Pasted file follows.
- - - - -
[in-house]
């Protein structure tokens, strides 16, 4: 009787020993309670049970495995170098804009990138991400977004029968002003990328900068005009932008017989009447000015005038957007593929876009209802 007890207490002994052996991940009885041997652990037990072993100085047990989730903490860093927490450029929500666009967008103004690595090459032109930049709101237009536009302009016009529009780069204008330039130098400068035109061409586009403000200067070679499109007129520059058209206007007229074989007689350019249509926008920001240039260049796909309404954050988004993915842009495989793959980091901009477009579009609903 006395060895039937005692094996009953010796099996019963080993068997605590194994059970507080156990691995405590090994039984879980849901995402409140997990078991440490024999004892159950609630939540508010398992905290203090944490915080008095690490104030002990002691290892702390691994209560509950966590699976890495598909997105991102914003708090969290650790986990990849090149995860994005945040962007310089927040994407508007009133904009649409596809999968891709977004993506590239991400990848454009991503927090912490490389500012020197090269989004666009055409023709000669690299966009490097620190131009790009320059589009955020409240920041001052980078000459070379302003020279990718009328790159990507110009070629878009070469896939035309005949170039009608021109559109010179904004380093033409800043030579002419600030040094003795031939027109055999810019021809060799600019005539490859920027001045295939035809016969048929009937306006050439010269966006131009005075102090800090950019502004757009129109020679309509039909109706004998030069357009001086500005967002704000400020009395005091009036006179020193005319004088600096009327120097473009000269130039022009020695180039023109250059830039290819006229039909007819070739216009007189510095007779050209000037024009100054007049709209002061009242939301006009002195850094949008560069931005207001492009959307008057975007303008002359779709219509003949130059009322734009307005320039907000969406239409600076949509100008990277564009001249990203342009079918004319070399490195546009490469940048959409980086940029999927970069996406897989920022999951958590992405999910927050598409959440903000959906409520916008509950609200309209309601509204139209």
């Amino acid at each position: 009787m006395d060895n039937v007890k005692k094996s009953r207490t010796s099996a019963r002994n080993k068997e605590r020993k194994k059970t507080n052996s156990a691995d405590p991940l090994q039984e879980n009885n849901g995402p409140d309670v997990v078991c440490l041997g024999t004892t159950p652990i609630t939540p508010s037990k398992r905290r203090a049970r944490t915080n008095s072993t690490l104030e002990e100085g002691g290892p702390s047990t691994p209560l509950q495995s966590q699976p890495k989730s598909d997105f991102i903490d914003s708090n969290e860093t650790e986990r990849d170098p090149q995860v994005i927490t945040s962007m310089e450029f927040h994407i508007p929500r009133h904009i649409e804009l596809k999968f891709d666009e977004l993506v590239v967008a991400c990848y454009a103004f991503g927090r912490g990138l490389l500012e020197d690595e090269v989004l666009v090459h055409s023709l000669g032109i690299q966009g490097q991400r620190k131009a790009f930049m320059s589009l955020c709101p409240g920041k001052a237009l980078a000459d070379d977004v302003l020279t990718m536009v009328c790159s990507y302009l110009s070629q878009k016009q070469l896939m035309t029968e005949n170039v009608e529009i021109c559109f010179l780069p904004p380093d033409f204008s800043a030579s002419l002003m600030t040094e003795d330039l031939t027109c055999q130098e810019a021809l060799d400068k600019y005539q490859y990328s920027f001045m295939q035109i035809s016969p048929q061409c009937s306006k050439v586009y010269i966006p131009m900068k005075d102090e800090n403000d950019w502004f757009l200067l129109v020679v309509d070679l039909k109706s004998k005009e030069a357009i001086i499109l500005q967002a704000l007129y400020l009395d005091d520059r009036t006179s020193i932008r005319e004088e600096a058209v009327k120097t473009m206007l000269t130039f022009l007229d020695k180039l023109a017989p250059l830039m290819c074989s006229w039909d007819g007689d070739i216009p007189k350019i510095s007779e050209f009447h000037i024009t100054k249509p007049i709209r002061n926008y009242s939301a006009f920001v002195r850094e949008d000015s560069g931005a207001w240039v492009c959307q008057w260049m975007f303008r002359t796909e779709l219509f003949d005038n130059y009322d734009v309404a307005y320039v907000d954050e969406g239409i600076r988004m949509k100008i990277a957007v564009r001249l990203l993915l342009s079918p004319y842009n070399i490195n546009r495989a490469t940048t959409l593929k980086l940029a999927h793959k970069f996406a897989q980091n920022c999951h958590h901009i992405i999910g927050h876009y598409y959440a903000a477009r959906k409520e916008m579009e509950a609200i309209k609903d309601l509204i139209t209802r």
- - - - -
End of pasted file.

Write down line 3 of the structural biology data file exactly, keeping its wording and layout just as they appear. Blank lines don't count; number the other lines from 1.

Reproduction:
């Amino acid at each position: 009787m006395d060895n039937v007890k005692k094996s009953r207490t010796s099996a019963r002994n080993k068997e605590r020993k194994k059970t507080n052996s156990a691995d405590p991940l090994q039984e879980n009885n849901g995402p409140d309670v997990v078991c440490l041997g024999t004892t159950p652990i609630t939540p508010s037990k398992r905290r203090a049970r944490t915080n008095s072993t690490l104030e002990e100085g002691g290892p702390s047990t691994p209560l509950q495995s966590q699976p890495k989730s598909d997105f991102i903490d914003s708090n969290e860093t650790e986990r990849d170098p090149q995860v994005i927490t945040s962007m310089e450029f927040h994407i508007p929500r009133h904009i649409e804009l596809k999968f891709d666009e977004l993506v590239v967008a991400c990848y454009a103004f991503g927090r912490g990138l490389l500012e020197d690595e090269v989004l666009v090459h055409s023709l000669g032109i690299q966009g490097q991400r620190k131009a790009f930049m320059s589009l955020c709101p409240g920041k001052a237009l980078a000459d070379d977004v302003l020279t990718m536009v009328c790159s990507y302009l110009s070629q878009k016009q070469l896939m035309t029968e005949n170039v009608e529009i021109c559109f010179l780069p904004p380093d033409f204008s800043a030579s002419l002003m600030t040094e003795d330039l031939t027109c055999q130098e810019a021809l060799d400068k600019y005539q490859y990328s920027f001045m295939q035109i035809s016969p048929q061409c009937s306006k050439v586009y010269i966006p131009m900068k005075d102090e800090n403000d950019w502004f757009l200067l129109v020679v309509d070679l039909k109706s004998k005009e030069a357009i001086i499109l500005q967002a704000l007129y400020l009395d005091d520059r009036t006179s020193i932008r005319e004088e600096a058209v009327k120097t473009m206007l000269t130039f022009l007229d020695k180039l023109a017989p250059l830039m290819c074989s006229w039909d007819g007689d070739i216009p007189k350019i510095s007779e050209f009447h000037i024009t100054k249509p007049i709209r002061n926008y009242s939301a006009f920001v002195r850094e949008d000015s560069g931005a207001w240039v492009c959307q008057w260049m975007f303008r002359t796909e779709l219509f003949d005038n130059y009322d734009v309404a307005y320039v907000d954050e969406g239409i600076r988004m949509k100008i990277a957007v564009r001249l990203l993915l342009s079918p004319y842009n070399i490195n546009r495989a490469t940048t959409l593929k980086l940029a999927h793959k970069f996406a897989q980091n920022c999951h958590h901009i992405i999910g927050h876009y598409y959440a903000a477009r959906k409520e916008m579009e509950a609200i309209k609903d309601l509204i139209t209802r």